Maven to Know: Kristin Kohn

The owner of Silver in the City not only has one of the cutest boutiques in town—but she’s also not afraid to speak out about what she believes is right.

Maven to Know: Kristin Kohn, owner, Silver and the city

As the owner of the popular Silver in the City boutique on Indy’s Mass Ave., Kristin Kohn has long been dialed into the pulse of our city, especially the downtown area. She and her husband, Aaron, live in Herron Morton Place with their two high schoolers. “I love it because of the neighbors—many creative and hard-working people who volunteer their time or work in adjacent schools, businesses, and community organizations,” she tells us. “Raising our family in an urban environment and utilizing public schools was important to us.”

Kohn shares her vision for what’s next for Silver in the City, how she’s adapted to all that 2020 has brought to the world, and why it’s so important to her to speak out about what matters most. 

Maven Superpower: Empowering others

What initially inspired you to open Silver in the City? How has the store and its mission evolved since then? 

I had fond memories of working at a small retail shop during college. I enjoyed connecting with the merchandise, the customers, and being a part of the community in which I worked. This is one of the reasons why I’m located on Mass Ave—desiring to be part of a neighborhood community rather than a shopping center.

When I opened, part of my mission statement was, “to provide a welcoming environment in which to shop and work.” At the time, I had no idea how relevant that mission would be 20 years later. I don’t know that our mission has evolved, but my personal goals have. Growth does not need to always mean more sales. One thing that has grown each year is our work to continually think about how we can provide a better experience for our customers and employees.

You’re a very active presence in the downtown community. Why is that so important to you? Why do you love having a business on Mass Ave?

It’s about connection and collaboration. I feel that’s a very Indy thing. As a small business owner I needed to seek peers and mentors outside of my business and I did this by connecting with the Mass Ave community.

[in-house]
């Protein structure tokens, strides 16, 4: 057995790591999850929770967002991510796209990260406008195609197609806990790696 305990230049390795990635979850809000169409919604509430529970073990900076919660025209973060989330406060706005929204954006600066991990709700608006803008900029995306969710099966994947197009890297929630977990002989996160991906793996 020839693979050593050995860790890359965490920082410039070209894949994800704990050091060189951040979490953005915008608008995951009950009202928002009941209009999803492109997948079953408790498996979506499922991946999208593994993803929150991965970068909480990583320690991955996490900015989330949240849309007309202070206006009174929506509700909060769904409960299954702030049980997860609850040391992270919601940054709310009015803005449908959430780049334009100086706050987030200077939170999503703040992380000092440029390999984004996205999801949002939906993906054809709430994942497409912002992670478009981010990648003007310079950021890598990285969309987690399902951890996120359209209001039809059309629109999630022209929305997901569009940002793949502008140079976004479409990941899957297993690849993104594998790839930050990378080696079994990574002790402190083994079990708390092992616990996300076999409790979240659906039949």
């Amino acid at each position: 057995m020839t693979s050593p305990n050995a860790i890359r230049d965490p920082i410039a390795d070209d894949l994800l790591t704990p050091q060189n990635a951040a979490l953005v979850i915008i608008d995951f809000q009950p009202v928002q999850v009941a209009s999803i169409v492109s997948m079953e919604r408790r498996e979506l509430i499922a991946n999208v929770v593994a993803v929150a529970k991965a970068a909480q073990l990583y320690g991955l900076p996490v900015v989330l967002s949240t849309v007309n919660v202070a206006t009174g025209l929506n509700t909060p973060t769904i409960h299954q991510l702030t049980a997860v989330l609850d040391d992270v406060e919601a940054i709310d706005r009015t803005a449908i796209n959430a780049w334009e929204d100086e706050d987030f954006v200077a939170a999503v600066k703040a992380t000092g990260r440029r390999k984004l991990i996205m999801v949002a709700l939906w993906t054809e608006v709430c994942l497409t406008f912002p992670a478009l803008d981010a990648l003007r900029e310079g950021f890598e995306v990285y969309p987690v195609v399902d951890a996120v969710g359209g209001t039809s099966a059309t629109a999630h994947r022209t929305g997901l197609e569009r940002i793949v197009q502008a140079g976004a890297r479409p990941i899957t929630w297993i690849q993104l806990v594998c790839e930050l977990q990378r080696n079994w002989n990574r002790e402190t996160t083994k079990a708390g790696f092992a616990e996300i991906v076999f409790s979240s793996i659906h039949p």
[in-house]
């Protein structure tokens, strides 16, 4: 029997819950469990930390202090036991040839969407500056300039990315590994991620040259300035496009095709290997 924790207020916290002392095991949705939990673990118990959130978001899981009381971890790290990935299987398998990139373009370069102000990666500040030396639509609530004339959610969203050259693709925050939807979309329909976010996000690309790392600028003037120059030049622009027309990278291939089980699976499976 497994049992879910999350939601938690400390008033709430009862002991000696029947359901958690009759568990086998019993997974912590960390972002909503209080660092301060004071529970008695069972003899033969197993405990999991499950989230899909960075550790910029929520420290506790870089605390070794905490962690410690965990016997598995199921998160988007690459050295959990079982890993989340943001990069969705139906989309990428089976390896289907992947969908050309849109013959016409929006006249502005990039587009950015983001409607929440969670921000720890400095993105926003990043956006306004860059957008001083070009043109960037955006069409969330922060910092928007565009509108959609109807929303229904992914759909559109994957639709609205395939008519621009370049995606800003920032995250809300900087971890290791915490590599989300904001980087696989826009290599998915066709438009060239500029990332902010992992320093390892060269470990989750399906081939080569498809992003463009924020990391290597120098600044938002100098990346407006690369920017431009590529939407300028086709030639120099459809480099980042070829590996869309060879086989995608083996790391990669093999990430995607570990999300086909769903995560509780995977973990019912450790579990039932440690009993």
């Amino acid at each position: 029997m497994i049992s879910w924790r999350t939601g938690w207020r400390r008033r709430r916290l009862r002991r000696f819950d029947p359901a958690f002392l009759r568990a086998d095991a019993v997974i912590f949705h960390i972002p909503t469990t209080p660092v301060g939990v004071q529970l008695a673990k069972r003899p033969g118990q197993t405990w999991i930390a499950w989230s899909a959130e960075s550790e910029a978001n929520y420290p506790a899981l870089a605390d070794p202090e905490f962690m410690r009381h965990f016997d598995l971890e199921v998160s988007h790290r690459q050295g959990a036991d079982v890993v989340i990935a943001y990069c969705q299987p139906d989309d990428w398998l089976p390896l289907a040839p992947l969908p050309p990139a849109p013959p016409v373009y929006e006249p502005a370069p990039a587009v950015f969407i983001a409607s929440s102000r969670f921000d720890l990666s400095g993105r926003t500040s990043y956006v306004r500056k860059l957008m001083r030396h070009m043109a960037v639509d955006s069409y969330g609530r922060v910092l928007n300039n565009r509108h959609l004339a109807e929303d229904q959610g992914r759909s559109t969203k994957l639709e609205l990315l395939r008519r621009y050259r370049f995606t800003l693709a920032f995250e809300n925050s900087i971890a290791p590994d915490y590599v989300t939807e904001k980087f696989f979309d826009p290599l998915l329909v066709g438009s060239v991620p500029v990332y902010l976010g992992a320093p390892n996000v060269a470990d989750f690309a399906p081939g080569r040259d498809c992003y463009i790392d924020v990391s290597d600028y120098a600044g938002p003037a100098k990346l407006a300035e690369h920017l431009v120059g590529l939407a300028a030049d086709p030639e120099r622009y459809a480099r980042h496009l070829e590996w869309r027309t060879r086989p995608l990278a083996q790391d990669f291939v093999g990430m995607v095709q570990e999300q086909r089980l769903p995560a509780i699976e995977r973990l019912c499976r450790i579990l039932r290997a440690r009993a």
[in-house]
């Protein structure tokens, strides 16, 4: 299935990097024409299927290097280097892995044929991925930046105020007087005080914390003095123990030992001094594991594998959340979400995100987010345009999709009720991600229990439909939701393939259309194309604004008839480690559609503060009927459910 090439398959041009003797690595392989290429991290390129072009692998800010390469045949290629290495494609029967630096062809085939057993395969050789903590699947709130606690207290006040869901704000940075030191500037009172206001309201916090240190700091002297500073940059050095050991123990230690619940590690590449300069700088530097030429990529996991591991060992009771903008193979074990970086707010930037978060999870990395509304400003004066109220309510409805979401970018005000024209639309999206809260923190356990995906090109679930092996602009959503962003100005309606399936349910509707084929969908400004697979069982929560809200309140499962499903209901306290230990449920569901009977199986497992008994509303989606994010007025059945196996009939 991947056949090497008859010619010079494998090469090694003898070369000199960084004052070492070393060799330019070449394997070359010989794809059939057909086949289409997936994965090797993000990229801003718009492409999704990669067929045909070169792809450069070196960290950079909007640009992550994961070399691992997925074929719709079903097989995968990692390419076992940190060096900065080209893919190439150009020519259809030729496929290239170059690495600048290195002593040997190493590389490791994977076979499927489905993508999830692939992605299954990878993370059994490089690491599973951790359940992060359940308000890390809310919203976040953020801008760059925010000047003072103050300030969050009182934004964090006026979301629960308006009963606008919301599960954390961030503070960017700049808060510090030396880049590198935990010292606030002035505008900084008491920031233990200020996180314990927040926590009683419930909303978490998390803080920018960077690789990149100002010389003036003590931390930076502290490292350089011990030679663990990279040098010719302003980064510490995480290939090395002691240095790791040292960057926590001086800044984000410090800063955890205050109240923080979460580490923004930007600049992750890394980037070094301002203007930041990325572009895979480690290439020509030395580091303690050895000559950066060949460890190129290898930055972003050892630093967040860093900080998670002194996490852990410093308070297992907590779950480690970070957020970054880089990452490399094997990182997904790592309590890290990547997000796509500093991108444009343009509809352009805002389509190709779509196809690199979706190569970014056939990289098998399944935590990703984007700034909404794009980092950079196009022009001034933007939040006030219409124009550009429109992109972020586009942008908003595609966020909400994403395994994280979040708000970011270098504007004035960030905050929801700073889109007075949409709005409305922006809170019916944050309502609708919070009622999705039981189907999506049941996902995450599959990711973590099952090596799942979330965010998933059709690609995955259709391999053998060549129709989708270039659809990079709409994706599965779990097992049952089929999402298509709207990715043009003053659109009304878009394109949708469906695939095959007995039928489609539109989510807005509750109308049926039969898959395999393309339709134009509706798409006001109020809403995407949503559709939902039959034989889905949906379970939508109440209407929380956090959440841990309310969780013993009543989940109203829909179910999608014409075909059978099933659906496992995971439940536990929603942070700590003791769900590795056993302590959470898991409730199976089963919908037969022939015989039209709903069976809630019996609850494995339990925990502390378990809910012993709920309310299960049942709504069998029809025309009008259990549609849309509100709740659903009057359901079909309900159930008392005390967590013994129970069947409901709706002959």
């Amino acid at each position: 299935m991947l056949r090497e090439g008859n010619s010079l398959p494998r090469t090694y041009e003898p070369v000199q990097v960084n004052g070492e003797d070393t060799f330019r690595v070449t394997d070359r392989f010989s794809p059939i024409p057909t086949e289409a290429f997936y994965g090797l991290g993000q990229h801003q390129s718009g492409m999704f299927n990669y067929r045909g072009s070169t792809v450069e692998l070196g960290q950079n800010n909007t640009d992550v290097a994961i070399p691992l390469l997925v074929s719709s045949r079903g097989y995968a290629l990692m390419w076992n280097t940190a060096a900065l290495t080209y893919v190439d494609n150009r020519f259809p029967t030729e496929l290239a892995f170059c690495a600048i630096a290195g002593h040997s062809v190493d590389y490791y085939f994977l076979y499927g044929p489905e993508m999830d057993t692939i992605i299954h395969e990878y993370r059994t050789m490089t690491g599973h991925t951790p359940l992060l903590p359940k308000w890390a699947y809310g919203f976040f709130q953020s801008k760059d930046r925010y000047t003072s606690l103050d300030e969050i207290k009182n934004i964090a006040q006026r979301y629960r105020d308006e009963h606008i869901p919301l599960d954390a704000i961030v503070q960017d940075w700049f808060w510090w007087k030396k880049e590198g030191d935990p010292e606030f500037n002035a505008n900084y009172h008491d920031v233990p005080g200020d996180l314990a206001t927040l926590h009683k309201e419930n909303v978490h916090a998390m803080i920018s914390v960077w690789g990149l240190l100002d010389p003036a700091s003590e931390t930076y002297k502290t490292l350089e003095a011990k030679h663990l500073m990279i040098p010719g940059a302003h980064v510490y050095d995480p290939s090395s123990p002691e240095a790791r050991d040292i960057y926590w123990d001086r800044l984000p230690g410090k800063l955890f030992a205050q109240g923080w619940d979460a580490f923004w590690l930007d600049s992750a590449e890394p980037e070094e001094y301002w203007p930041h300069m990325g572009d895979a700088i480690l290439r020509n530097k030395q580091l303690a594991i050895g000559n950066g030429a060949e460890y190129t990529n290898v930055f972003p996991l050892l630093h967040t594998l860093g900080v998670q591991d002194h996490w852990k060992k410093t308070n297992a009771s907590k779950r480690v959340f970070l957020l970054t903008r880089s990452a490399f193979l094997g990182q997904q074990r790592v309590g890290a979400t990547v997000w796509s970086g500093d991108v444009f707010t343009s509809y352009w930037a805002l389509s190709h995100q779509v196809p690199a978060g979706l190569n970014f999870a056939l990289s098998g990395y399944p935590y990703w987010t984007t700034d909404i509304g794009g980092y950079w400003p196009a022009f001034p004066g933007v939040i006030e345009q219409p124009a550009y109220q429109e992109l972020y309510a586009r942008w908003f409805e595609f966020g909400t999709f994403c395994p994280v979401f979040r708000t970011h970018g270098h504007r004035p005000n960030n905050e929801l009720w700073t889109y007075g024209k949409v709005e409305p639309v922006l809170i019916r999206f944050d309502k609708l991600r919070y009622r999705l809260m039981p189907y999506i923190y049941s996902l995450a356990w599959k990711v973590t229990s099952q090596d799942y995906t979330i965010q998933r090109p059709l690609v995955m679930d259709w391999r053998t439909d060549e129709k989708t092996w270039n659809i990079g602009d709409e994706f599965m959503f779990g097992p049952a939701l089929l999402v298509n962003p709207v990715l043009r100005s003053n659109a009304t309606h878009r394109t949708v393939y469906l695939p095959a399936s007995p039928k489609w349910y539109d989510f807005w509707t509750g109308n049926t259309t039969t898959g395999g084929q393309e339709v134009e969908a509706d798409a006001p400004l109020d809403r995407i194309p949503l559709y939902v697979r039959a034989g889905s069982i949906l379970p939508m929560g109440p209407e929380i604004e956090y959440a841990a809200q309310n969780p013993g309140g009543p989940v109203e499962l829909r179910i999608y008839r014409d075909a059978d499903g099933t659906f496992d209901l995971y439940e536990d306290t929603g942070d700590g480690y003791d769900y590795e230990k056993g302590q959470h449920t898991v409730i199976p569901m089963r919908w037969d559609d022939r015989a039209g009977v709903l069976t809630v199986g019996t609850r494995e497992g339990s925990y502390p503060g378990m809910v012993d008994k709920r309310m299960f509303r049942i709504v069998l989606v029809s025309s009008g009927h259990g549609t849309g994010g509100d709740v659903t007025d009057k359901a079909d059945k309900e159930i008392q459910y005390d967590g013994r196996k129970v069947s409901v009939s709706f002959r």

We formed a merchants association because by collaborating we became a multi-faceted destination. What I love about being on Mass Ave for the past 20 years is seeing its evolution. It’s important that we have an appreciation for the history of Mass Ave and the communities it has and continues to serve, even as market-rate housing fills in the empty spaces, there is still.

What has that looked like in this recent period of the quarantine and the Black Lives Matter protests over racial injustice and the killing of George Floyd, as well as other incidents with the police here in Indy? 

Working in a street-level business keeps us connected with our community. We cannot help but see and acknowledge the interconnected issues of homelessness, substance abuse, and mental illness because it is a part of daily life downtown that has been exacerbated by the pandemic. 

Witnessing firsthand the protests over racial injustice was very powerful. The people coming downtown to participate in the protests also spent time on Mass Ave as visitors—we shared conversations and connected with the emotion behind the protests. Connecting directly with a diverse population, one that has a different experience from our own, expands our worldview, fosters empathy, and fuels supportive action.

We want to encourage and welcome all people to be a part of our community. That is what inspired us to use the boards that covered our storefront to serve as a voice, a reminder of why Black Lives Matter, why people are protesting, why there is anger. If anything, the feelings of powerlessness experienced through the pandemic closures enabled me to empathize with how frustrating it is to feel powerless. That is why empowering others is so important. When you can empower those who have been overlooked and unheard, you are strengthening your community and your economy.

Why is it important for you to make your views clear AND SPEAK OUT? 

It started when Governor Pence was supporting RFRA (the Religious Freedom Reformation Act), which allowed belief-based discrimination. It was very anti-LGBTQ legislation that was receiving national attention.

I did not agree with this legislation and I did not feel it represented who we are in Indiana. I wanted the state lawmakers and the nation to know that not every Hoosier supported this proposed legislation—if we do not allow our voices to be heard, then how do we expect our fellow citizens and our lawmakers to know whether or not the bills they are deciding on have support?